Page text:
Online Marketplace Uses Facebook to Eliminate Anonymity

Those who prefer to buy and sell online with complete anonymity will want to avoid Copious, an online marketplace where buyers and sellers are required to reveal their real identities.

Copious, which competes with eBay, Craiglist and Etsy in the saturated online marketplace arena, requires its buyers and sellers to connect their accounts to Facebook and be transparent in their onsite actions — purchases, shares and comments on for-sale items included. The site eradicates anonymity from its ecommerce experience. Here, privacy is replaced with trust and transparency, or so the startup contends. 

Ideally, buyers get a better idea of whom they’re buying from. They’ll also get more insight on what their social network friends are buying, sharing and commenting on.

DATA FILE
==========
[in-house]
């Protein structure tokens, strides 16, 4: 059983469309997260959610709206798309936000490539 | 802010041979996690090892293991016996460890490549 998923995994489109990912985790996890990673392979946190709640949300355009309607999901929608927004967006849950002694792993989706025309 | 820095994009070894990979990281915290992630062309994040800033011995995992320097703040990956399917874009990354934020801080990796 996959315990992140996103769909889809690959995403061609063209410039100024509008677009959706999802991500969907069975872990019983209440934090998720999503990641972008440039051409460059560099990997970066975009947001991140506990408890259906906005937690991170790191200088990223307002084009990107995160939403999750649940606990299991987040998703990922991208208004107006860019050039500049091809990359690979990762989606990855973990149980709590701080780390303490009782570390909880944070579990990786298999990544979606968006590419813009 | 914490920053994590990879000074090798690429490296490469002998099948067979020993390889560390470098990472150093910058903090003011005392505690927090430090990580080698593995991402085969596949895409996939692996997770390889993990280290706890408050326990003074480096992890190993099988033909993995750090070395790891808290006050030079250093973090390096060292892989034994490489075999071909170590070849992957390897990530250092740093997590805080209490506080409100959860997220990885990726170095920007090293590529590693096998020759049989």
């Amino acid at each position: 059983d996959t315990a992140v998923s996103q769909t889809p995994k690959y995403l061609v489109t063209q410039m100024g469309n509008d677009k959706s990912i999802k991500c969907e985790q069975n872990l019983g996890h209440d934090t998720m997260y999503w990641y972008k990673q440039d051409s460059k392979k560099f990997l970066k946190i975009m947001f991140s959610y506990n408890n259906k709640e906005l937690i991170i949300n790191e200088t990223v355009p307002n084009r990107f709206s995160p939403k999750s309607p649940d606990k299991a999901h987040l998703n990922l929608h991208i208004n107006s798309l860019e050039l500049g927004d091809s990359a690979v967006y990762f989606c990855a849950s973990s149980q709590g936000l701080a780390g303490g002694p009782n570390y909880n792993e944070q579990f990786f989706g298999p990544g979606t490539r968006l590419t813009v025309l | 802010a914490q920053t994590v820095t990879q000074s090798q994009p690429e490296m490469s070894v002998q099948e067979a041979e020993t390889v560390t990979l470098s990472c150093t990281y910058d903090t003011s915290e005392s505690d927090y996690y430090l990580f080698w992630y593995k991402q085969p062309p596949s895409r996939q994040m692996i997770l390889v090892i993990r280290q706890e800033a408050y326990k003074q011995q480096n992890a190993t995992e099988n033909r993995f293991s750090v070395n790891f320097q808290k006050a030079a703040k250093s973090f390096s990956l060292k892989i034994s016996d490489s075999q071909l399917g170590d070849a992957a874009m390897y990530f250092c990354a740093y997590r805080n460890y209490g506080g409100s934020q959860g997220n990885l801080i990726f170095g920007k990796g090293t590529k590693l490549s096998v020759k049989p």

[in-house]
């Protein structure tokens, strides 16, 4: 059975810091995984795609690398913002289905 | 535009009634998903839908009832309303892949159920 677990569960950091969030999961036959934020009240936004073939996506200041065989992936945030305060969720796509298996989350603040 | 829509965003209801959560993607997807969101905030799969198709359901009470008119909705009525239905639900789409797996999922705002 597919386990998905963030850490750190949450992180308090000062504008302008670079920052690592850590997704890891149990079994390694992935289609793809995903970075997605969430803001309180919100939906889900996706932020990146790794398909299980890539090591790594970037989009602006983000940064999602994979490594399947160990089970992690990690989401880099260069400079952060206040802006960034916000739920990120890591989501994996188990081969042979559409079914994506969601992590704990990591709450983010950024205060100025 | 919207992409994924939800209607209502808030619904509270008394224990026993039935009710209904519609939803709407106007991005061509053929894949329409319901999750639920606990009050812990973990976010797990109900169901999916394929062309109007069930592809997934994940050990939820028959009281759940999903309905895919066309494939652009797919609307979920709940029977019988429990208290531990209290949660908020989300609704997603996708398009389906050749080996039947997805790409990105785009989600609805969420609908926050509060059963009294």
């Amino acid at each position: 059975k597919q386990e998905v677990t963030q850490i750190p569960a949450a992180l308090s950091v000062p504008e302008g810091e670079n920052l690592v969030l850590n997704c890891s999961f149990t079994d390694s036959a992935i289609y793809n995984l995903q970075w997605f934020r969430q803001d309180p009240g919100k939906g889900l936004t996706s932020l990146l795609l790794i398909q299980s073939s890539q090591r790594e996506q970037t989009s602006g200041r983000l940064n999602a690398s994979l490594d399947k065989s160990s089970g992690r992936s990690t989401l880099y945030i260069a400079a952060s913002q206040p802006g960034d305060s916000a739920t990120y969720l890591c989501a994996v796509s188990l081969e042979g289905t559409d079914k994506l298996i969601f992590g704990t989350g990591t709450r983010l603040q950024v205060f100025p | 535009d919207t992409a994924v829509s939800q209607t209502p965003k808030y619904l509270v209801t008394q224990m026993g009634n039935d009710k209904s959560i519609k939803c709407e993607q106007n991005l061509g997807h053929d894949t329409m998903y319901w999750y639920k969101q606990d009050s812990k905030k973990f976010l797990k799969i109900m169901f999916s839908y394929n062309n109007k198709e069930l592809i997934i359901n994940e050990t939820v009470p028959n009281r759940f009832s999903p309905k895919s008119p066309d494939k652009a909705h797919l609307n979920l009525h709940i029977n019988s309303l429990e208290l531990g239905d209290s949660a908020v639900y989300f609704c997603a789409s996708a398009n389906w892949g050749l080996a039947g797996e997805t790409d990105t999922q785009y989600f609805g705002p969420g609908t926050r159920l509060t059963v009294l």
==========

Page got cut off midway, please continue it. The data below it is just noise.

Sellers, meanwhile, will have the opportunity to showcase their expertise on Copious and across the web. A seller’s Twitter account, blog or presence in product forums will factor into his “Copious signal,” a set of five bars, similar in appearance to a carrier’s network signal, included alongside his profile.

Sellers can also price their wares to reward social behaviors. A seller could, for instance, offer buyers a discounted price for sharing a listing with Facebook contacts, or a reduced charge for following the seller on Copious. Sellers, in addition to being subject to the mandatory identity clause, are charged a flat 10% transaction fee per sale.

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